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DALLAS-Dogged by its history of overbuilding, the “fear” of bringing out too much product of all category types was the overwhelming concern yesterday as roughly 400 professionals gathered for the fifth annual RealShare Dallas Conference.

The concern isn’t that North Texas, Dallas specifically, has reached a critical point, but there is an undercurrent that it might due to the widespread and fast-paced momentum. In fact, industry professionals agree that vacancy and absorption–in some submarkets–validate the need to build. “There are fears of overbuilding because there’s so much activity. That’s the key,” Rick Medinis, executive vice president for NAI Robert Lynn in Dallas, told GlobeSt.com.

In Medinis’ specialty of industrial, the finger is pointed at the northern bounds of the Dallas/Fort Worth International Airport submarket, where six million sf is coming out of the ground or on developers’ dockets. In the office sector, an estimated two million sf of class AA space in four, perhaps five high rises, are ticketed just for Uptown and the Arts District.

Similar construction accounts dominated the retail sector, with Container Store vice president Valerie Richardson telling the crowded room of professionals that she’s regularly pocketing “gross rates on turnkey deals” due to developers’ penchant and the competition for specialty retail anchors in lifestyle and mixed-use centers. Likewise, multifamily developers are poised to follow suit, with rents and occupancy both on the upswing. In and around Greenville Avenue, 2,500 apartments are ticketed to be razed so the land can be redeveloped. Another 1,000 units are on the demolition docket to the northwest along Skillman Street. Even the City of Arlington is urging owners of roughly 5,000 units to look at putting redevelopment deals into play via teardowns.

The deep pockets of the debt and equity markets are bankrolling plays with reduced preleasing requirements for proposed projects and low cap rates on existing space for a heavily weighted population of California exchange buyers in a free-for-all scenario to place capital. How deep is the need for investment circles? Mark Gibson, executive managing director for Holliday Fenoglio Fowler LP, said the industry needs only to look at the Peter Cooper Village deal, which got its capital backing in just 20 days.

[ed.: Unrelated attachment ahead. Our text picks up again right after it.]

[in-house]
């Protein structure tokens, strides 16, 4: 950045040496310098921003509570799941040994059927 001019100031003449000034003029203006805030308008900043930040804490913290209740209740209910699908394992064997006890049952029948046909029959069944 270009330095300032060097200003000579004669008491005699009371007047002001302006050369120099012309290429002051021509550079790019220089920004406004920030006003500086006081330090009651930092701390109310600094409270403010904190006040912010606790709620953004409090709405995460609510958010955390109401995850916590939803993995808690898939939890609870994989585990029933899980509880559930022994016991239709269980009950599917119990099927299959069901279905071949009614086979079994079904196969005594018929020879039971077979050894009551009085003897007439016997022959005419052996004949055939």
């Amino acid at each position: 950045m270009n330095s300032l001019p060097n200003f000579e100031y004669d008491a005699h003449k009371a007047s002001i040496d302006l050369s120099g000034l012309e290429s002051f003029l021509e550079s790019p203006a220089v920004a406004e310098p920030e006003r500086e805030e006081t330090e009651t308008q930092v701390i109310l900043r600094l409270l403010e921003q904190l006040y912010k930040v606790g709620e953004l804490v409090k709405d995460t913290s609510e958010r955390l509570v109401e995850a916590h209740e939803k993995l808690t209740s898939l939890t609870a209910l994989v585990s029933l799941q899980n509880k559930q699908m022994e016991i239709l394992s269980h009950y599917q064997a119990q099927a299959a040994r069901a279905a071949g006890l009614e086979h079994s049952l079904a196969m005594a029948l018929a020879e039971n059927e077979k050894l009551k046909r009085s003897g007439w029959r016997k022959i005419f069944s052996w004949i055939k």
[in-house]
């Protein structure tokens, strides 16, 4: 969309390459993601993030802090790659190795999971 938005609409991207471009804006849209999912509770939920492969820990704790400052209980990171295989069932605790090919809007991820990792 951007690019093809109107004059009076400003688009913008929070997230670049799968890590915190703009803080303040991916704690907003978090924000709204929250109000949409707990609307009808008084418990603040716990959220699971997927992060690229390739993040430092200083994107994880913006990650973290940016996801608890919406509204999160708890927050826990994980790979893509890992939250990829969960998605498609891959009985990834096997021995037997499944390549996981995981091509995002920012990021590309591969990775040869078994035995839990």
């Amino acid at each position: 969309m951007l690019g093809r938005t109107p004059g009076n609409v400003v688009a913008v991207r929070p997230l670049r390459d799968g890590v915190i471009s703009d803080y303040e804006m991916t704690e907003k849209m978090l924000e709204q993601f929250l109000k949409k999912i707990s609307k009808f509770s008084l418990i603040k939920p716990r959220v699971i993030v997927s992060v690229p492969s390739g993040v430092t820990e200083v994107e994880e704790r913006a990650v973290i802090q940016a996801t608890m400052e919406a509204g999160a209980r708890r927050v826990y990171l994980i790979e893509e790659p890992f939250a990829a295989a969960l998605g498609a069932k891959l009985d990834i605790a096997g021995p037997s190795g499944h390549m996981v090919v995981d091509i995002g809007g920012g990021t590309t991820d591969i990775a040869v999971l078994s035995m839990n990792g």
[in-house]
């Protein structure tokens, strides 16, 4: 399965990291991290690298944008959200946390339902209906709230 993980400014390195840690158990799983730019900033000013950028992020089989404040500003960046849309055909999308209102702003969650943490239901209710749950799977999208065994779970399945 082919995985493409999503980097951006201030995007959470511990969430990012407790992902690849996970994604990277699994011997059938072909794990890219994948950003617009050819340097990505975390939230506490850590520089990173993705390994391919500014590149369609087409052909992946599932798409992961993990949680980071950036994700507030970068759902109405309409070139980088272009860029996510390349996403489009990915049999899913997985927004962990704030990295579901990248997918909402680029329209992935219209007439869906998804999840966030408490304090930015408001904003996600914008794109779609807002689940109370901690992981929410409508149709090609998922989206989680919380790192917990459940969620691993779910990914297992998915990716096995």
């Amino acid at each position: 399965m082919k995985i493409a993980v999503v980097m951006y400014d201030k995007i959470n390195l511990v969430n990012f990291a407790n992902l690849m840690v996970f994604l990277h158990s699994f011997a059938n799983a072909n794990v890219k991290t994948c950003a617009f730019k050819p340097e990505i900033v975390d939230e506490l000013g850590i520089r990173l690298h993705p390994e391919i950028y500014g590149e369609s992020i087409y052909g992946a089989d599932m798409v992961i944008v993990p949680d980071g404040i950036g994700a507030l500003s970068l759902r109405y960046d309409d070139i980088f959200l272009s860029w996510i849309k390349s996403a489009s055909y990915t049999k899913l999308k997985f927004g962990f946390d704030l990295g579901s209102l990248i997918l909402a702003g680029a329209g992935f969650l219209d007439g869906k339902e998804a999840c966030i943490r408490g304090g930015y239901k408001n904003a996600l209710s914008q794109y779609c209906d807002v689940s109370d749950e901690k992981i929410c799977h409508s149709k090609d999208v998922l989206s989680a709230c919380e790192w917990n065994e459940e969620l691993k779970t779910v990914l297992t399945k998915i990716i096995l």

Regardless of the RealShare session, liquidity and overbuilding were in the spotlight. “A lot of these buildings are being purchased on the come,” Jean Farris, leasing director for Hall Financial Group, said during an office market session. “Those buildings have no choice but to push rents. The question is will rents catch up to construction costs. Everyone who is buying building and everyone who is building a building are thinking it will happen. But, developers are going to have to take a lower return until the rents are there.”

The consensus of the day is that the pendulum is swinging to a landlords’ market after several years with tenants in control. “For two or three years, I think it’s going to be a pretty good market for landlords,” said Jeff Ellerman, executive vice president of the Staubach Co.

Regardless of who’s in control, Dallas is pushing full throttle on all fronts. “Look for Texas to grow faster than the US economy for some time,” said keynote speaker, John Duca, senior economist for the Federal Reserve Bank of Dallas. There are some hot-button issues that the Feds are closely watching like new residential mortgage products and energy prices, both of which have trickledown impacts on the commercial marketplace.

Yet, a panel of investors said not even Texas’ controversial margin tax is going to keep them from scooping up deeds in the Lone Star State. They’re convinced the law will change or the impact mitigated when the legislature reconvenes in January. “It’s definitely not an expense we’ve ‘pro forma-ed’ into the buildings we’ve bought,” said Larry Blankenship, asset manager for Los Angles-based Younan Properties Inc. “Will it affect our investment strategy in Texas, probably not.”

The reality is rents are rising, buildings are filling and the buy-in is cheaper in Dallas/Fort Worth than either coast. As coastal investors buy into the region, the market’s veterans are banking on Dallas’ historical appetite for new and expensive. And yes, there is the age-old concern about what will happen to existing class B and class A buildings–or even a trophy like the Crescent given the new Uptown competition. But, Dallas has wrestled before with the dilemma and won.

“It’s Dallas. We will overbuild it again,” said Chuck Anderson, partner in local firm, Bandera Ventures. “We have too many people who do what they do really well.”

This year’s RealShare Conference, held at the Westin Galleria, featured a panel of local “legends” that put the industry into perspective for the younger generations. Among the panel’s many pearls of wisdom came this one from Vance Miller, chairman of Henry S. Miller Commercial: “Business goes where it is invited and stays where it is appreciated.” The RealShare Conference Series is produced by Real Estate Media, publisher of GlobeSt.com and Real Estate Forum.

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